But string theory faces a problem that is still more vexing: it requires space and time to contain the strings, but it cannot show how the strings would generate space and time. Space and time must preexist independently, and if string theory does not account for space-time, it is not a true ToE.

It turns out that another revolutionary theory can do better in this regard: the theory of “loop quantum gravity.” Here space and time are woven from a network of nodes and links that connect all points, even distant ones.

These links explain how space-time is generated, and also account for “action-at-a-distance,” that is, for the entanglement that underlies nonlocality.Despite the great expectations attached to it, string theory is not the final word: it requires further theories or assumptions if it is to make sense of physical reality.

     The new fundamental idea that more and more physicists now believe is needed to achieve a comprehensive understanding of the nature of physical reality is before our eyes, and it is not actually new. It is to consider space as the fundamental medium of the cosmos.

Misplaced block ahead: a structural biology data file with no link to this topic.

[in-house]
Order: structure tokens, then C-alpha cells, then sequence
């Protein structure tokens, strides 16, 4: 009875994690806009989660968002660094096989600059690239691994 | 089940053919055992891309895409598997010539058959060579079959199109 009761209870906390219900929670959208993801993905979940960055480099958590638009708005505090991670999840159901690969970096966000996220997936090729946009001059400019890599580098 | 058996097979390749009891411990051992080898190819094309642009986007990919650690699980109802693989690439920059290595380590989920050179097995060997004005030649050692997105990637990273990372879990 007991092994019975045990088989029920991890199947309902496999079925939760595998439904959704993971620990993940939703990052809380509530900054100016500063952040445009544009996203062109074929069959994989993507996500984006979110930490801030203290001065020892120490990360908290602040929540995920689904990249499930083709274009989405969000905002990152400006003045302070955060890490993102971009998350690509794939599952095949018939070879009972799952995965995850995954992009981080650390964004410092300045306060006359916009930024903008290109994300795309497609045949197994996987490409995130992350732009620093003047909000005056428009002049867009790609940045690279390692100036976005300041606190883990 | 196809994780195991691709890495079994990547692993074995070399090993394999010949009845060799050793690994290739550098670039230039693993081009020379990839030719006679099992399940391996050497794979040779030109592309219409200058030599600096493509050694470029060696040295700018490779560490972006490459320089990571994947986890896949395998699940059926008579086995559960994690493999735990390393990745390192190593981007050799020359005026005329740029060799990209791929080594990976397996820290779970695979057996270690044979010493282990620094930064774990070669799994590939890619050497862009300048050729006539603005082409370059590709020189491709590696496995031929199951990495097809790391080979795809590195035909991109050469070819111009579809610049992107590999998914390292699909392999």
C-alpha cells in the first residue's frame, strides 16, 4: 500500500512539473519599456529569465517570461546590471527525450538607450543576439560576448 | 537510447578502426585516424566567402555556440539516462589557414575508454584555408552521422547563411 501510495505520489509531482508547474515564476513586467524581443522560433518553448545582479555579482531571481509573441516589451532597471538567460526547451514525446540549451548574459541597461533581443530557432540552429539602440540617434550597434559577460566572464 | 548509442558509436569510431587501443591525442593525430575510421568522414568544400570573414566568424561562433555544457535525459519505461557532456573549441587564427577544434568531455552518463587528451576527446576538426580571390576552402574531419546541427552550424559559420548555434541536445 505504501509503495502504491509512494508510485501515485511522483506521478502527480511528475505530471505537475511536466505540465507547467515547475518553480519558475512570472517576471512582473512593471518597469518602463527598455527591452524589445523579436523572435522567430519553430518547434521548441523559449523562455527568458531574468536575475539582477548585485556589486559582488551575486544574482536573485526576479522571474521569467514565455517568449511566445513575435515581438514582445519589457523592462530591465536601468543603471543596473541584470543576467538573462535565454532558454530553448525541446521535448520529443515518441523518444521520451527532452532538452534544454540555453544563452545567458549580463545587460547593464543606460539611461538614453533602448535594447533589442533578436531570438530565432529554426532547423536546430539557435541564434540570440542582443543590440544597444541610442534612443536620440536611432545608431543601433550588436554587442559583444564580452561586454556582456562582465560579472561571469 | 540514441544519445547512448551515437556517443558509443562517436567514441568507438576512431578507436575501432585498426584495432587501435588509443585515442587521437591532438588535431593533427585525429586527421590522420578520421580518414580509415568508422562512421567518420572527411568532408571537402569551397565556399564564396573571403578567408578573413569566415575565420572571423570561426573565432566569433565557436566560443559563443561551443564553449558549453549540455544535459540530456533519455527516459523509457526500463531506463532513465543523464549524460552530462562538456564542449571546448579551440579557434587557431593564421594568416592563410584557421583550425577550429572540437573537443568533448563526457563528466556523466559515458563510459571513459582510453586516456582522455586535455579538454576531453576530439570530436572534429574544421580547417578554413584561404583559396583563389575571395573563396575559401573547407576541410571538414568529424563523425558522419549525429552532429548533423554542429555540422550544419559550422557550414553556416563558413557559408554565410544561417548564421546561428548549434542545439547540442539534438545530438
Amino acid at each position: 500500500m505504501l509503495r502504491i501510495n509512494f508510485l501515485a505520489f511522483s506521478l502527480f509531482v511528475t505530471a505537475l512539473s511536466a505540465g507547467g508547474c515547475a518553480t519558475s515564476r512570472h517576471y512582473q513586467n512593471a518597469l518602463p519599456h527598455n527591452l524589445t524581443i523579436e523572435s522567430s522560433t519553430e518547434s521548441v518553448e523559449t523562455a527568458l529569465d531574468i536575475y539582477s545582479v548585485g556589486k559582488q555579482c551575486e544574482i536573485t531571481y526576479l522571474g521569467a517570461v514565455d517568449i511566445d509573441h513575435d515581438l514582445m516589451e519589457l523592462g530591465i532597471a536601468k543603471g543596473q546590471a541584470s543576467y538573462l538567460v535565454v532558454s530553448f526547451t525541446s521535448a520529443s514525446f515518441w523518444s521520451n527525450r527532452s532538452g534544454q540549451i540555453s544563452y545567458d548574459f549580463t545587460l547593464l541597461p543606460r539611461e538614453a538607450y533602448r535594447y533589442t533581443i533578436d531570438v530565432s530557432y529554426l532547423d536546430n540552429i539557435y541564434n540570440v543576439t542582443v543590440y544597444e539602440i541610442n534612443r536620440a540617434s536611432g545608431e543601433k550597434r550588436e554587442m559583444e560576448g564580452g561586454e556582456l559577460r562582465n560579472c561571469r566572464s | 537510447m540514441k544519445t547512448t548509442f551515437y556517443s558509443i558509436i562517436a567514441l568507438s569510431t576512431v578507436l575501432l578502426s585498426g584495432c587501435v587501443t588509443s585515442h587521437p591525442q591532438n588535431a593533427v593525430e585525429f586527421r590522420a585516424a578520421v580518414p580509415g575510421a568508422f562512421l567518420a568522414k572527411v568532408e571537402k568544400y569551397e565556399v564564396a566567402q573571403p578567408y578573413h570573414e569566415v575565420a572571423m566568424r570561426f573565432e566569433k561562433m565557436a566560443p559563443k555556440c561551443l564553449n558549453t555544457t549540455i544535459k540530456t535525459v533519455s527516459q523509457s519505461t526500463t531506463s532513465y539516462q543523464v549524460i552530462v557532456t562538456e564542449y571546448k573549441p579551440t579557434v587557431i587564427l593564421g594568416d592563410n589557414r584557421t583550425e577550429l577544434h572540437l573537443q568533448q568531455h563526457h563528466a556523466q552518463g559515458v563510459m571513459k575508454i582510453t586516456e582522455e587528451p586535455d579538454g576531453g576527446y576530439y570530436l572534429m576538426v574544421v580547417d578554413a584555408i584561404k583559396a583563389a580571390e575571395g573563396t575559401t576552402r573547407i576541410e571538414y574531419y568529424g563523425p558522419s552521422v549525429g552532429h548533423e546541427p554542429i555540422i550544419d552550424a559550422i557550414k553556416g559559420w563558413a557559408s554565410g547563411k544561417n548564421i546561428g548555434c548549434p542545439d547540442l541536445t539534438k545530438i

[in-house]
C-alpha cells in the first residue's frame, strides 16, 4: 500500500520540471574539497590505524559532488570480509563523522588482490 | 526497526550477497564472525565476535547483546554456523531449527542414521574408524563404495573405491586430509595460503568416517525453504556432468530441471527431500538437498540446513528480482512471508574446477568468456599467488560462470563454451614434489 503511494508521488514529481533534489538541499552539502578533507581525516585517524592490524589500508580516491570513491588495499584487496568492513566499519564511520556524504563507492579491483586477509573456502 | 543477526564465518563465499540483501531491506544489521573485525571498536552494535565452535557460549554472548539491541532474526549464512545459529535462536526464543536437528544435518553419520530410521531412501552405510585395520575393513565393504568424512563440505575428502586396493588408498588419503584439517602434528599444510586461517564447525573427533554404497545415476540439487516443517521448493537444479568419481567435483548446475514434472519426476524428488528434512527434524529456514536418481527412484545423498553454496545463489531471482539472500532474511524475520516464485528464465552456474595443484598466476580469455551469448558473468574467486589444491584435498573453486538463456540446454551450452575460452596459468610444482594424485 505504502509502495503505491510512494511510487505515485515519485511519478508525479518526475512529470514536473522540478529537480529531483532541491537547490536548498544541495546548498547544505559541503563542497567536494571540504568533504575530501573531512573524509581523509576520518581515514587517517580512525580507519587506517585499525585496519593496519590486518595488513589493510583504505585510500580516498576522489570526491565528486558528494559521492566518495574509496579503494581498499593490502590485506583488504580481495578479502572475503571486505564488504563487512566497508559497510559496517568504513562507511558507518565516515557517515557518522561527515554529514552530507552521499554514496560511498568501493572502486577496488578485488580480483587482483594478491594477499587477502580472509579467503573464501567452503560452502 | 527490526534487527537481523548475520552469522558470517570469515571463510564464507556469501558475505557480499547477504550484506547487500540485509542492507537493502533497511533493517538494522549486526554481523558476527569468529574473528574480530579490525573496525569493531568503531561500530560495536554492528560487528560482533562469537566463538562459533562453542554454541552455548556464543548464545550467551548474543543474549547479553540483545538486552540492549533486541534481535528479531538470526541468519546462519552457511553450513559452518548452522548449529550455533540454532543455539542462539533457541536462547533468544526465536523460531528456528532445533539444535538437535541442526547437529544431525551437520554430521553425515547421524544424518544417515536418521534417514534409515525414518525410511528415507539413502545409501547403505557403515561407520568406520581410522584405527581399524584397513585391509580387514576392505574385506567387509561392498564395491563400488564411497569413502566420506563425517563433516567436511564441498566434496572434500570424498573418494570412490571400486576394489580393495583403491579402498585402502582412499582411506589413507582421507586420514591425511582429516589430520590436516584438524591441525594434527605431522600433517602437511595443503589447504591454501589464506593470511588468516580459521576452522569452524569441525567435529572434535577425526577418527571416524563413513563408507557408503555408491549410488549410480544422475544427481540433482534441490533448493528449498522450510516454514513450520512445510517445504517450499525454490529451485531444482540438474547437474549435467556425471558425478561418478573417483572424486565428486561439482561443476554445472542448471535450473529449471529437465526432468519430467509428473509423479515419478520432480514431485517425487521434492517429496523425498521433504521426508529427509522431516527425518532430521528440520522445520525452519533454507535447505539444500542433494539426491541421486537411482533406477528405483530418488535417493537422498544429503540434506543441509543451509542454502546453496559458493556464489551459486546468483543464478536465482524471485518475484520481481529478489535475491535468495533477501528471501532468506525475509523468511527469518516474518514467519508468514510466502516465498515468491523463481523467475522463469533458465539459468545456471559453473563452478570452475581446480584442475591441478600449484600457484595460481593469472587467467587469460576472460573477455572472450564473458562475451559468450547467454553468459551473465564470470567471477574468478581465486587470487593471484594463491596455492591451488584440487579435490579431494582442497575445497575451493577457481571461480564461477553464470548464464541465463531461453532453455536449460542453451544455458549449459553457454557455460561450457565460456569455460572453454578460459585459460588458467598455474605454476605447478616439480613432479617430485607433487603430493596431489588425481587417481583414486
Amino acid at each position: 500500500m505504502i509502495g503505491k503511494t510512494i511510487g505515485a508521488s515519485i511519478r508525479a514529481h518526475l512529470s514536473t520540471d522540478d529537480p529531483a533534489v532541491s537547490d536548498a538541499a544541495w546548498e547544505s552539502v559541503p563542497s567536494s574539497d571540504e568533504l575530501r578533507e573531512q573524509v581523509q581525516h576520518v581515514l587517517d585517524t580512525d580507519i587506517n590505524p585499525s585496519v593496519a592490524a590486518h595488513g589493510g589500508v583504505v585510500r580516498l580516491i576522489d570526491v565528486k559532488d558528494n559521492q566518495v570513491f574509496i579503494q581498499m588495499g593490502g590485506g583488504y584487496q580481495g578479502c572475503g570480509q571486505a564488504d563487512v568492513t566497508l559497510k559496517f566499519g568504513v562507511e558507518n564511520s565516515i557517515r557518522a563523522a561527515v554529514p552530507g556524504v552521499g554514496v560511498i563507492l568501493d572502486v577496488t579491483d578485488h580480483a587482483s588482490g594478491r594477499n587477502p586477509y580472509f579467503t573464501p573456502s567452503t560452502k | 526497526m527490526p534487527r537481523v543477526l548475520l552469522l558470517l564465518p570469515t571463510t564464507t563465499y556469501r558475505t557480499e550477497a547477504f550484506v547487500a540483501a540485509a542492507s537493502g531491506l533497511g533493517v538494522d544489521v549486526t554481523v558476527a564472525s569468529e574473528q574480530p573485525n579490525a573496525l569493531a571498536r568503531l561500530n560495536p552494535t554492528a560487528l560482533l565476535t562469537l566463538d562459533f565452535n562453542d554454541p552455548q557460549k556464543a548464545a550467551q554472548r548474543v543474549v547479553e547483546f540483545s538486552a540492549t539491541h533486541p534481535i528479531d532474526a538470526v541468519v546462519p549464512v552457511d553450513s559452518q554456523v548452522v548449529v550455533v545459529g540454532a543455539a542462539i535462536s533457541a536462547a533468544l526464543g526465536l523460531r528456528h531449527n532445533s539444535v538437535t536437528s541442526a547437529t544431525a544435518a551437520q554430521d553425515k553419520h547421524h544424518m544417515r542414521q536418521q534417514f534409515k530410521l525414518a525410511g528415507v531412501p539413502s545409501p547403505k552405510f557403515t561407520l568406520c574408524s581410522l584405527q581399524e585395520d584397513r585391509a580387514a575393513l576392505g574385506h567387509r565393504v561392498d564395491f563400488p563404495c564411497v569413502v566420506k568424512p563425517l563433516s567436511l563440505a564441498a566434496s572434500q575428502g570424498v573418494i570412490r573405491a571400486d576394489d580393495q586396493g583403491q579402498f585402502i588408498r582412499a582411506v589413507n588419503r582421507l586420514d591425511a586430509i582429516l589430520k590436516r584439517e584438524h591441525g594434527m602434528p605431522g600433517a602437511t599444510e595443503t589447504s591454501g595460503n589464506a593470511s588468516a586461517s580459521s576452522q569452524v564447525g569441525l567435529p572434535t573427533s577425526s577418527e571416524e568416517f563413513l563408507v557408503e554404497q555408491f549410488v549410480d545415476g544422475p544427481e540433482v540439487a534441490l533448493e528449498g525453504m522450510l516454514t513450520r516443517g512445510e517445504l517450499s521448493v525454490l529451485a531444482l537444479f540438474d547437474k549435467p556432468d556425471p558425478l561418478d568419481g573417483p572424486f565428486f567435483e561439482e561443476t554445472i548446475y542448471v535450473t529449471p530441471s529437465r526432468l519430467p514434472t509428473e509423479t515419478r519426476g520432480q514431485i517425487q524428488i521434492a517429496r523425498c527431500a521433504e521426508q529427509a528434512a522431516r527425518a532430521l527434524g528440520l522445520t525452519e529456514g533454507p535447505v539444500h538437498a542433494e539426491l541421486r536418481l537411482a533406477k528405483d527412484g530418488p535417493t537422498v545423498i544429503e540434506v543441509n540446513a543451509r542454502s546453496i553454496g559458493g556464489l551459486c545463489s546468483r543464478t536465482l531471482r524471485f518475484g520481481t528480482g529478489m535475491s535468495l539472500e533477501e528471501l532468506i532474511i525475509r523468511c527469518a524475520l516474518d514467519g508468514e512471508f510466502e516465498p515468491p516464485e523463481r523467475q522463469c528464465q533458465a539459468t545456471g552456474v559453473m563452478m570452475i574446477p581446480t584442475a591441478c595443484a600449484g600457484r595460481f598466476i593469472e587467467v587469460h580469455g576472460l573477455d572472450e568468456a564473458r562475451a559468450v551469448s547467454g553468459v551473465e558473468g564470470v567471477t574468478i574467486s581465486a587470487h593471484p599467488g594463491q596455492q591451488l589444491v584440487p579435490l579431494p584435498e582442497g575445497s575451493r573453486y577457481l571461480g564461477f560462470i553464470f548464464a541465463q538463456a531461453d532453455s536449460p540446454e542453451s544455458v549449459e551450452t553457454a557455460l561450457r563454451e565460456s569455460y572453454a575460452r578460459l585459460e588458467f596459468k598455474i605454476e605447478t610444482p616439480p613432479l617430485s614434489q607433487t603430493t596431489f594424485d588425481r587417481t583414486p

The great pioneers of modern physics have already entertained this notion. In the nineteenth century William Clifford, the creator of the modern Clifford algebras, affirmed that small portions of space are analogous to little hills on a surface which is, on average, flat; the ordinary laws of geometry do not hold for them.

The property of space to be curved or distorted is continually being passed on from one portion of space to another after the manner of a wave. This variation in the curvature of space is what really happens when matter moves. Thus in the physical world nothing else takes place but this wavelike variation.

     Half a century later, in a paper entitled “The Concept of Space,” Einstein wrote, “We have now come to the conclusion that space is the primary thing and matter only secondary; we may say that space, in revenge for its former inferior position, is now eating up matter.”